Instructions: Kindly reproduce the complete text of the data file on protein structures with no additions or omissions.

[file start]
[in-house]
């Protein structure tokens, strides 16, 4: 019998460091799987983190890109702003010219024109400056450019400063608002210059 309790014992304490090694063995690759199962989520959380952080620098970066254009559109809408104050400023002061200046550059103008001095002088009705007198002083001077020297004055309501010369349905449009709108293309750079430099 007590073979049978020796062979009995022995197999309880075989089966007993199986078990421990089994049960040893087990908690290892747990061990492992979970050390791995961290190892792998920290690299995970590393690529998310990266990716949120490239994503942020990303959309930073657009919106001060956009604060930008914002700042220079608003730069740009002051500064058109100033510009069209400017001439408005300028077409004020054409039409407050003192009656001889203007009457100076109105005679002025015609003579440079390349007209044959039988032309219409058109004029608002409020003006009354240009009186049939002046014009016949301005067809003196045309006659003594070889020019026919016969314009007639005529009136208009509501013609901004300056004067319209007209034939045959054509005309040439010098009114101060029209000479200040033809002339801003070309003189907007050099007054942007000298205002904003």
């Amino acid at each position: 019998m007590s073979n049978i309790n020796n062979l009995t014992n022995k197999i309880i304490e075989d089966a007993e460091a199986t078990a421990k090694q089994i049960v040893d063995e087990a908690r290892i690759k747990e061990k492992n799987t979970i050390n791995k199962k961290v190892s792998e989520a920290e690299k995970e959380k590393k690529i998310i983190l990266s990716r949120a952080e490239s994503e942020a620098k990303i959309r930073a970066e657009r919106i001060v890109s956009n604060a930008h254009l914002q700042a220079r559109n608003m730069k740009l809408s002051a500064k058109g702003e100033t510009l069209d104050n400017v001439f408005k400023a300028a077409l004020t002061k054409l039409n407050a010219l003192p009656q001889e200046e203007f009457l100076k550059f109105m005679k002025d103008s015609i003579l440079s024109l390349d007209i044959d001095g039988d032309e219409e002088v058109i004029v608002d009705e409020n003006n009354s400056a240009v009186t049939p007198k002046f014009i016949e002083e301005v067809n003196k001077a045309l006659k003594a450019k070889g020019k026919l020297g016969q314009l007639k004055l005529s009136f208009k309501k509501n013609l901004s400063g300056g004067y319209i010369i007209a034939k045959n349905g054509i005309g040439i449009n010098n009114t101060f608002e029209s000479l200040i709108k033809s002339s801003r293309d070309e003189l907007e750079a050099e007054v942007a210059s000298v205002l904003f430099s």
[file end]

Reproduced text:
[in-house]
């Protein structure tokens, strides 16, 4: 019998460091799987983190890109702003010219024109400056450019400063608002210059 309790014992304490090694063995690759199962989520959380952080620098970066254009559109809408104050400023002061200046550059103008001095002088009705007198002083001077020297004055309501010369349905449009709108293309750079430099 007590073979049978020796062979009995022995197999309880075989089966007993199986078990421990089994049960040893087990908690290892747990061990492992979970050390791995961290190892792998920290690299995970590393690529998310990266990716949120490239994503942020990303959309930073657009919106001060956009604060930008914002700042220079608003730069740009002051500064058109100033510009069209400017001439408005300028077409004020054409039409407050003192009656001889203007009457100076109105005679002025015609003579440079390349007209044959039988032309219409058109004029608002409020003006009354240009009186049939002046014009016949301005067809003196045309006659003594070889020019026919016969314009007639005529009136208009509501013609901004300056004067319209007209034939045959054509005309040439010098009114101060029209000479200040033809002339801003070309003189907007050099007054942007000298205002904003």
């Amino acid at each position: 019998m007590s073979n049978i309790n020796n062979l009995t014992n022995k197999i309880i304490e075989d089966a007993e460091a199986t078990a421990k090694q089994i049960v040893d063995e087990a908690r290892i690759k747990e061990k492992n799987t979970i050390n791995k199962k961290v190892s792998e989520a920290e690299k995970e959380k590393k690529i998310i983190l990266s990716r949120a952080e490239s994503e942020a620098k990303i959309r930073a970066e657009r919106i001060v890109s956009n604060a930008h254009l914002q700042a220079r559109n608003m730069k740009l809408s002051a500064k058109g702003e100033t510009l069209d104050n400017v001439f408005k400023a300028a077409l004020t002061k054409l039409n407050a010219l003192p009656q001889e200046e203007f009457l100076k550059f109105m005679k002025d103008s015609i003579l440079s024109l390349d007209i044959d001095g039988d032309e219409e002088v058109i004029v608002d009705e409020n003006n009354s400056a240009v009186t049939p007198k002046f014009i016949e002083e301005v067809n003196k001077a045309l006659k003594a450019k070889g020019k026919l020297g016969q314009l007639k004055l005529s009136f208009k309501k509501n013609l901004s400063g300056g004067y319209i010369i007209a034939k045959n349905g054509i005309g040439i449009n010098n009114t101060f608002e029209s000479l200040i709108k033809s002339s801003r293309d070309e003189l907007e750079a050099e007054v942007a210059s000298v205002l904003f430099s």